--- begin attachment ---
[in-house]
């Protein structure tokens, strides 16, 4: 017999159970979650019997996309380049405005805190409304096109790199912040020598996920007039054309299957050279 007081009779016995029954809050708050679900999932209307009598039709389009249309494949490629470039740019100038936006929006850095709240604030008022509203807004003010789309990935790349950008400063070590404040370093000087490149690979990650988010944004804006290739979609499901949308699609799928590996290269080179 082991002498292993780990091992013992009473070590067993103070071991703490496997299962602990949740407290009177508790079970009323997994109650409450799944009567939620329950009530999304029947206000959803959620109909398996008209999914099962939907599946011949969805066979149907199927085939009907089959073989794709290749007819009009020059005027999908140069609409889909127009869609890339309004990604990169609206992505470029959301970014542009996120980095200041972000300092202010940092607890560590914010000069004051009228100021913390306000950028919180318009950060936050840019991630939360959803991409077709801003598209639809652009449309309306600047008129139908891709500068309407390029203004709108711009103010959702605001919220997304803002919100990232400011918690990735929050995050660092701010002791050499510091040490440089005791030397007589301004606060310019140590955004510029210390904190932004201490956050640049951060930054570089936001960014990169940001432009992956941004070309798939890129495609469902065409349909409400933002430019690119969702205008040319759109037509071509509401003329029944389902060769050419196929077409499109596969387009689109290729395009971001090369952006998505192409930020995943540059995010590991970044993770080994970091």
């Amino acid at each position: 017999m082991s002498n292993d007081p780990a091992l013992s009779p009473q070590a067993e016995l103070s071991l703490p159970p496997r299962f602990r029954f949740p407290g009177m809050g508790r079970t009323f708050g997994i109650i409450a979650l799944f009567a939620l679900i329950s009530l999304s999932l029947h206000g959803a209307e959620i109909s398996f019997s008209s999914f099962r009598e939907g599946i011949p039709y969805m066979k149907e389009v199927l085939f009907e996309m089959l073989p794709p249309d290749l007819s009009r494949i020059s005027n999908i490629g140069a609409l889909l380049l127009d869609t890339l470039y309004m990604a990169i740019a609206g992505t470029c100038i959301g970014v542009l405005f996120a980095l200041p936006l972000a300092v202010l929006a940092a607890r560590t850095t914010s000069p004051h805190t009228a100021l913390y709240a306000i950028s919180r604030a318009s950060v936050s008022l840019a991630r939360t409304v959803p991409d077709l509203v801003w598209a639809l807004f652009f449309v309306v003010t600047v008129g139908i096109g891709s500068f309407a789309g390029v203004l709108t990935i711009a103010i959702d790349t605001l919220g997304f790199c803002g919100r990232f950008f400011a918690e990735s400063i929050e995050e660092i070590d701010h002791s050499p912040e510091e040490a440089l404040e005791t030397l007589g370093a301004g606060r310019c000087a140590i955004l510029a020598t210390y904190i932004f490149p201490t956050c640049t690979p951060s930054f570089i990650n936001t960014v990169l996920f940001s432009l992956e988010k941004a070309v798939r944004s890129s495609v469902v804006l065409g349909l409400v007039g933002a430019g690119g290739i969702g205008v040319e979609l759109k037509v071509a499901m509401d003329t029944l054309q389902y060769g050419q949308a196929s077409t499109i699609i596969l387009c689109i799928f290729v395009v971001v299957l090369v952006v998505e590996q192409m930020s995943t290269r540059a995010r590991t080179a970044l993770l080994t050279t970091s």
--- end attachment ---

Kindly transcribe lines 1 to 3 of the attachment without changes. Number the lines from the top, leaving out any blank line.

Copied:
[in-house]
């Protein structure tokens, strides 16, 4: 017999159970979650019997996309380049405005805190409304096109790199912040020598996920007039054309299957050279 007081009779016995029954809050708050679900999932209307009598039709389009249309494949490629470039740019100038936006929006850095709240604030008022509203807004003010789309990935790349950008400063070590404040370093000087490149690979990650988010944004804006290739979609499901949308699609799928590996290269080179 082991002498292993780990091992013992009473070590067993103070071991703490496997299962602990949740407290009177508790079970009323997994109650409450799944009567939620329950009530999304029947206000959803959620109909398996008209999914099962939907599946011949969805066979149907199927085939009907089959073989794709290749007819009009020059005027999908140069609409889909127009869609890339309004990604990169609206992505470029959301970014542009996120980095200041972000300092202010940092607890560590914010000069004051009228100021913390306000950028919180318009950060936050840019991630939360959803991409077709801003598209639809652009449309309306600047008129139908891709500068309407390029203004709108711009103010959702605001919220997304803002919100990232400011918690990735929050995050660092701010002791050499510091040490440089005791030397007589301004606060310019140590955004510029210390904190932004201490956050640049951060930054570089936001960014990169940001432009992956941004070309798939890129495609469902065409349909409400933002430019690119969702205008040319759109037509071509509401003329029944389902060769050419196929077409499109596969387009689109290729395009971001090369952006998505192409930020995943540059995010590991970044993770080994970091």
């Amino acid at each position: 017999m082991s002498n292993d007081p780990a091992l013992s009779p009473q070590a067993e016995l103070s071991l703490p159970p496997r299962f602990r029954f949740p407290g009177m809050g508790r079970t009323f708050g997994i109650i409450a979650l799944f009567a939620l679900i329950s009530l999304s999932l029947h206000g959803a209307e959620i109909s398996f019997s008209s999914f099962r009598e939907g599946i011949p039709y969805m066979k149907e389009v199927l085939f009907e996309m089959l073989p794709p249309d290749l007819s009009r494949i020059s005027n999908i490629g140069a609409l889909l380049l127009d869609t890339l470039y309004m990604a990169i740019a609206g992505t470029c100038i959301g970014v542009l405005f996120a980095l200041p936006l972000a300092v202010l929006a940092a607890r560590t850095t914010s000069p004051h805190t009228a100021l913390y709240a306000i950028s919180r604030a318009s950060v936050s008022l840019a991630r939360t409304v959803p991409d077709l509203v801003w598209a639809l807004f652009f449309v309306v003010t600047v008129g139908i096109g891709s500068f309407a789309g390029v203004l709108t990935i711009a103010i959702d790349t605001l919220g997304f790199c803002g919100r990232f950008f400011a918690e990735s400063i929050e995050e660092i070590d701010h002791s050499p912040e510091e040490a440089l404040e005791t030397l007589g370093a301004g606060r310019c000087a140590i955004l510029a020598t210390y904190i932004f490149p201490t956050c640049t690979p951060s930054f570089i990650n936001t960014v990169l996920f940001s432009l992956e988010k941004a070309v798939r944004s890129s495609v469902v804006l065409g349909l409400v007039g933002a430019g690119g290739i969702g205008v040319e979609l759109k037509v071509a499901m509401d003329t029944l054309q389902y060769g050419q949308a196929s077409t499109i699609i596969l387009c689109i799928f290729v395009v971001v299957l090369v952006v998505e590996q192409m930020s995943t290269r540059a995010r590991t080179a970044l993770l080994t050279t970091s």